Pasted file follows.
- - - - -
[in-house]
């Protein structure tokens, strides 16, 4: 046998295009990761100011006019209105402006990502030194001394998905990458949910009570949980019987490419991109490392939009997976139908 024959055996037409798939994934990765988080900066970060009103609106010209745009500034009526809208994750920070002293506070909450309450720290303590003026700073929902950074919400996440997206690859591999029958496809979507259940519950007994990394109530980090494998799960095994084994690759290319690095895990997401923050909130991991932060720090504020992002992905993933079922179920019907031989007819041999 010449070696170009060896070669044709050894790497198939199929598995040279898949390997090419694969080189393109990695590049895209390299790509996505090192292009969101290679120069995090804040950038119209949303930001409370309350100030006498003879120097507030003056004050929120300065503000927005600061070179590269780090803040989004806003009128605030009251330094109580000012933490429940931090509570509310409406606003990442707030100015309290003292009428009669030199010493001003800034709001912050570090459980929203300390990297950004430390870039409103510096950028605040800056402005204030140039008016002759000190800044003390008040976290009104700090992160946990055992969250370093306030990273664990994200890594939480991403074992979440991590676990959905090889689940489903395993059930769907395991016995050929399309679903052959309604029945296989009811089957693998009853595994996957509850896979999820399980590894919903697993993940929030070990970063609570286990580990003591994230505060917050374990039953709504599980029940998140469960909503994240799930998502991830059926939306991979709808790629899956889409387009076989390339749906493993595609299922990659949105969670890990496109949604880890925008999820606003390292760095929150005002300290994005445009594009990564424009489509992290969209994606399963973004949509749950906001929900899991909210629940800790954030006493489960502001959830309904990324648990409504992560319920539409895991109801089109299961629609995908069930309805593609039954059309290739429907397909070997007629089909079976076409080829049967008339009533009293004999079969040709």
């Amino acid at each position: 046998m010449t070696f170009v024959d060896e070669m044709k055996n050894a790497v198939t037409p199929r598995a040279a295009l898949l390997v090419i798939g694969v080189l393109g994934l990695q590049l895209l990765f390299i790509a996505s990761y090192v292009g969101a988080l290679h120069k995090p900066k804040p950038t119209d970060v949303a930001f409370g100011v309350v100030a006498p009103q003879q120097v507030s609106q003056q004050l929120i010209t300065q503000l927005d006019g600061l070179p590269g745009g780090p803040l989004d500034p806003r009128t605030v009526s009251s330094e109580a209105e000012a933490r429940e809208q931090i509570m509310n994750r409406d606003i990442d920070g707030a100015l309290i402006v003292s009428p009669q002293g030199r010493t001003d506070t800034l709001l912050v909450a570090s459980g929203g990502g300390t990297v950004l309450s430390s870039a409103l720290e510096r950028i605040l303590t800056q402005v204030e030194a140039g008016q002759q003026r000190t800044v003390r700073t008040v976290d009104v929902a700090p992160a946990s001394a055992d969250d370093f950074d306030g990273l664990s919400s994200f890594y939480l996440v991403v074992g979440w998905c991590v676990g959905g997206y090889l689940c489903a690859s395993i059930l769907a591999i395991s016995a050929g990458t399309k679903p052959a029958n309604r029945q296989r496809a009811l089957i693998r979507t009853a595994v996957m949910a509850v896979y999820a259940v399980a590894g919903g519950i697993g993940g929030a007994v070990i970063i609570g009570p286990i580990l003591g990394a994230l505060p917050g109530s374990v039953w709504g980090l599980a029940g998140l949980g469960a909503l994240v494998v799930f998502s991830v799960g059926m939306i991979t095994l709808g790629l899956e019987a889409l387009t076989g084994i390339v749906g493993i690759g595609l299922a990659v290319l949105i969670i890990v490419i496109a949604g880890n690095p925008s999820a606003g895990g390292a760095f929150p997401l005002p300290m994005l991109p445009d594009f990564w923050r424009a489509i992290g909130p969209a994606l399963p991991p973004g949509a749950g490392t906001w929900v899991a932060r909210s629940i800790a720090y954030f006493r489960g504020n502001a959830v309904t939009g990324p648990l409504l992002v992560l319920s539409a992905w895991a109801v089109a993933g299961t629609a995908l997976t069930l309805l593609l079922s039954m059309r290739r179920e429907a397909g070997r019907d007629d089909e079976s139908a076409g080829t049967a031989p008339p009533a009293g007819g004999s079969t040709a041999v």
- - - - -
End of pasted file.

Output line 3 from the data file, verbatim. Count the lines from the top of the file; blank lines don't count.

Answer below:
């Amino acid at each position: 046998m010449t070696f170009v024959d060896e070669m044709k055996n050894a790497v198939t037409p199929r598995a040279a295009l898949l390997v090419i798939g694969v080189l393109g994934l990695q590049l895209l990765f390299i790509a996505s990761y090192v292009g969101a988080l290679h120069k995090p900066k804040p950038t119209d970060v949303a930001f409370g100011v309350v100030a006498p009103q003879q120097v507030s609106q003056q004050l929120i010209t300065q503000l927005d006019g600061l070179p590269g745009g780090p803040l989004d500034p806003r009128t605030v009526s009251s330094e109580a209105e000012a933490r429940e809208q931090i509570m509310n994750r409406d606003i990442d920070g707030a100015l309290i402006v003292s009428p009669q002293g030199r010493t001003d506070t800034l709001l912050v909450a570090s459980g929203g990502g300390t990297v950004l309450s430390s870039a409103l720290e510096r950028i605040l303590t800056q402005v204030e030194a140039g008016q002759q003026r000190t800044v003390r700073t008040v976290d009104v929902a700090p992160a946990s001394a055992d969250d370093f950074d306030g990273l664990s919400s994200f890594y939480l996440v991403v074992g979440w998905c991590v676990g959905g997206y090889l689940c489903a690859s395993i059930l769907a591999i395991s016995a050929g990458t399309k679903p052959a029958n309604r029945q296989r496809a009811l089957i693998r979507t009853a595994v996957m949910a509850v896979y999820a259940v399980a590894g919903g519950i697993g993940g929030a007994v070990i970063i609570g009570p286990i580990l003591g990394a994230l505060p917050g109530s374990v039953w709504g980090l599980a029940g998140l949980g469960a909503l994240v494998v799930f998502s991830v799960g059926m939306i991979t095994l709808g790629l899956e019987a889409l387009t076989g084994i390339v749906g493993i690759g595609l299922a990659v290319l949105i969670i890990v490419i496109a949604g880890n690095p925008s999820a606003g895990g390292a760095f929150p997401l005002p300290m994005l991109p445009d594009f990564w923050r424009a489509i992290g909130p969209a994606l399963p991991p973004g949509a749950g490392t906001w929900v899991a932060r909210s629940i800790a720090y954030f006493r489960g504020n502001a959830v309904t939009g990324p648990l409504l992002v992560l319920s539409a992905w895991a109801v089109a993933g299961t629609a995908l997976t069930l309805l593609l079922s039954m059309r290739r179920e429907a397909g070997r019907d007629d089909e079976s139908a076409g080829t049967a031989p008339p009533a009293g007819g004999s079969t040709a041999v």